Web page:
This article explains how business internships can be used to develop innovation skills in undergraduates.
Using work-integrated learning and current literature on innovation, this article proposes a theoretical framework to design, implement, and measure outcomes of Innovation-Focused Internships (IFIs). The article also uses an illustrative case study from an Australian university to discuss practical use of this framework.
The theoretical framework illustrates that stakeholders (i.e., students, industry, and university) need a common goal. Factors associated with managing innovation and student placements are key features of the framework. The illustrative case study demonstrates ways in which students gather both professional work experience and innovative skills.
The illustrative case study outlines practical strategies and challenges in IFI programs. Managing innovation-related challenges requires adjustments from all the stakeholders.
This article modifies the existing stakeholder interdependency model of work-integrated learning by combining it with innovation-related literature. The novel insights from the IFI program demonstrate how factors associated with students, industry, and university, and associations between these key stakeholders shape and determine IFI success.
The purpose of this paper is to identify key personal and organisational resources that influence the engagement, well-being and job satisfaction of healthcare…
The purpose of this paper is to identify key personal and organisational resources that influence the engagement, well-being and job satisfaction of healthcare professionals working in Australia.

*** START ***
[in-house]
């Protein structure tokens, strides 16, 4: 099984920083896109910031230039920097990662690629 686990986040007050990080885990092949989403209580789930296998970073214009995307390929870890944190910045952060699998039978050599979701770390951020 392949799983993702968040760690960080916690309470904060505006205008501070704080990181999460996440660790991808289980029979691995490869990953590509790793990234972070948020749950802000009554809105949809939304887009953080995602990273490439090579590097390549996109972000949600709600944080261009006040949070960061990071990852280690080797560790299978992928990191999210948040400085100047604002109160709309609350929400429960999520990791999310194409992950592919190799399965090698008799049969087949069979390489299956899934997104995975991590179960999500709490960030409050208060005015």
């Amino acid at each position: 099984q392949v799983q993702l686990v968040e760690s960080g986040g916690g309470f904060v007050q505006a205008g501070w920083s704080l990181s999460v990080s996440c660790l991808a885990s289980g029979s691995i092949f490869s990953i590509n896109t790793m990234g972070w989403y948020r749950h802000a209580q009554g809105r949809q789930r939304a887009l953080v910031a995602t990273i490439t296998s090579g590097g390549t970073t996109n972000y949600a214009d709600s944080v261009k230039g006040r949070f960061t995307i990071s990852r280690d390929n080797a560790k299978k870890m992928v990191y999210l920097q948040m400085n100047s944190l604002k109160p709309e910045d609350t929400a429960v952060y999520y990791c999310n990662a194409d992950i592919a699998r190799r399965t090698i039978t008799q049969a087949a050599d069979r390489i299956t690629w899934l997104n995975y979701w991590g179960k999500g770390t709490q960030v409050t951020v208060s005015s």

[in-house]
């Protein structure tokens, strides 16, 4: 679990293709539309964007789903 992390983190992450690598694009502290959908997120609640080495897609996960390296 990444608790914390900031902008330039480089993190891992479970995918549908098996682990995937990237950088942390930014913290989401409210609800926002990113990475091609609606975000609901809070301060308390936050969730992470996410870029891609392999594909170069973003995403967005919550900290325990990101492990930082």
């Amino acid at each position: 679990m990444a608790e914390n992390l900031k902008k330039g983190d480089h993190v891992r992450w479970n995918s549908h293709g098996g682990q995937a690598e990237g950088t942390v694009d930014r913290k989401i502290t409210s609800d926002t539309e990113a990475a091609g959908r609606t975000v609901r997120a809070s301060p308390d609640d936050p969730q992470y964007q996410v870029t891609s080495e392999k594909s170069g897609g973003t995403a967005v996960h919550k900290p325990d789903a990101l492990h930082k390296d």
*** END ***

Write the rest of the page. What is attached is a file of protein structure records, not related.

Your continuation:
Using the job demands–resources model, this study investigates how employee resources and organisation resources influence engagement, well-being and job satisfaction of health professionals in Australian hospitals. The authors collected survey data from a sample of healthcare professionals (n=217) working in three hospitals in New South Wales, Australia.
The results confirm the importance of the emotional health of employees on their well-being. The results concur with existing research that employees with higher levels of emotional health have more positive emotional and social interactions, and thus exhibit higher levels of well-being at work. The study also uncovers certain aspects of emotional health that can influence a range of employee outcomes.
The findings link human resource management practices to unique motivators of healthcare professionals which, in turn, are likely to improve engagement, well-being and job satisfaction.
The study highlights specific resources that support greater levels of well-being, engagement and job satisfaction in Australian hospitals.